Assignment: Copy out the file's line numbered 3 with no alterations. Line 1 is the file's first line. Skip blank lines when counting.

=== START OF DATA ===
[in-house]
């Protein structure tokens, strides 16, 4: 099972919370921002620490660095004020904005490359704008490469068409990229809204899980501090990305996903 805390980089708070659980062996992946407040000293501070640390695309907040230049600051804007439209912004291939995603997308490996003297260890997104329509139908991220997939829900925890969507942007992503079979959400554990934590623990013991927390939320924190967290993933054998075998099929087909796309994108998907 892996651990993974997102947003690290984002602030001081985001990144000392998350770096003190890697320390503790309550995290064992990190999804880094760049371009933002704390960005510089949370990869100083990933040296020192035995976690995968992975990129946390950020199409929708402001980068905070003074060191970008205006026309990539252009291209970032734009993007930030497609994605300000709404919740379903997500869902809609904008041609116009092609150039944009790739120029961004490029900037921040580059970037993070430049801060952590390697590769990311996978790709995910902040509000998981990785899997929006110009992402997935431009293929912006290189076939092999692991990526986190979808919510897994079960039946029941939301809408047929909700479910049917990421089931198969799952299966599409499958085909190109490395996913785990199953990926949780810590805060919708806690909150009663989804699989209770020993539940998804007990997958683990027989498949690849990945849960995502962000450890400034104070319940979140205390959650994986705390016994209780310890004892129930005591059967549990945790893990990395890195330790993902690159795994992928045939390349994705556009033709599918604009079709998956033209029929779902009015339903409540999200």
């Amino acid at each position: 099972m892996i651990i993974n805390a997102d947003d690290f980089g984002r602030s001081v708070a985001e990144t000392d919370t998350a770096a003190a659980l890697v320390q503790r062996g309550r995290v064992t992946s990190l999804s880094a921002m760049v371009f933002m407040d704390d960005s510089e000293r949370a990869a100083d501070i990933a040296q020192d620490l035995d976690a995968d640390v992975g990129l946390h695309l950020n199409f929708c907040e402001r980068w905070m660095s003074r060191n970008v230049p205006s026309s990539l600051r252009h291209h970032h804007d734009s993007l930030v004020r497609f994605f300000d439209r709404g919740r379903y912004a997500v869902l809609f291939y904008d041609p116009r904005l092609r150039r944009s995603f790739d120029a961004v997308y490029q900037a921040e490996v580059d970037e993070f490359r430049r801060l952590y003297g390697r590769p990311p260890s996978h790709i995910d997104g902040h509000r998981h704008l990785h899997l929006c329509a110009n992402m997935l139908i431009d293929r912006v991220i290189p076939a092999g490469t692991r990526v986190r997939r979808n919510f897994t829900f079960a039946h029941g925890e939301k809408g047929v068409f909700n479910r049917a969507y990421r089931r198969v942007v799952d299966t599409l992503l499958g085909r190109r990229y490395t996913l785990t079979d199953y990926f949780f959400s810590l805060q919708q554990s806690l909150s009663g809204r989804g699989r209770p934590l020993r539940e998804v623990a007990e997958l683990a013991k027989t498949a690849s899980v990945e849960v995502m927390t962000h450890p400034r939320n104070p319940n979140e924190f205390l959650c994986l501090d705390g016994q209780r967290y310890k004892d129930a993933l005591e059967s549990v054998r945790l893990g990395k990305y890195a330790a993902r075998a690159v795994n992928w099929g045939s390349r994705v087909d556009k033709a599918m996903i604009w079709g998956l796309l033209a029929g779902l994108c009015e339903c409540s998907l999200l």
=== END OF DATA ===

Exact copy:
């Amino acid at each position: 099972m892996i651990i993974n805390a997102d947003d690290f980089g984002r602030s001081v708070a985001e990144t000392d919370t998350a770096a003190a659980l890697v320390q503790r062996g309550r995290v064992t992946s990190l999804s880094a921002m760049v371009f933002m407040d704390d960005s510089e000293r949370a990869a100083d501070i990933a040296q020192d620490l035995d976690a995968d640390v992975g990129l946390h695309l950020n199409f929708c907040e402001r980068w905070m660095s003074r060191n970008v230049p205006s026309s990539l600051r252009h291209h970032h804007d734009s993007l930030v004020r497609f994605f300000d439209r709404g919740r379903y912004a997500v869902l809609f291939y904008d041609p116009r904005l092609r150039r944009s995603f790739d120029a961004v997308y490029q900037a921040e490996v580059d970037e993070f490359r430049r801060l952590y003297g390697r590769p990311p260890s996978h790709i995910d997104g902040h509000r998981h704008l990785h899997l929006c329509a110009n992402m997935l139908i431009d293929r912006v991220i290189p076939a092999g490469t692991r990526v986190r997939r979808n919510f897994t829900f079960a039946h029941g925890e939301k809408g047929v068409f909700n479910r049917a969507y990421r089931r198969v942007v799952d299966t599409l992503l499958g085909r190109r990229y490395t996913l785990t079979d199953y990926f949780f959400s810590l805060q919708q554990s806690l909150s009663g809204r989804g699989r209770p934590l020993r539940e998804v623990a007990e997958l683990a013991k027989t498949a690849s899980v990945e849960v995502m927390t962000h450890p400034r939320n104070p319940n979140e924190f205390l959650c994986l501090d705390g016994q209780r967290y310890k004892d129930a993933l005591e059967s549990v054998r945790l893990g990395k990305y890195a330790a993902r075998a690159v795994n992928w099929g045939s390349r994705v087909d556009k033709a599918m996903i604009w079709g998956l796309l033209a029929g779902l994108c009015e339903c409540s998907l999200l």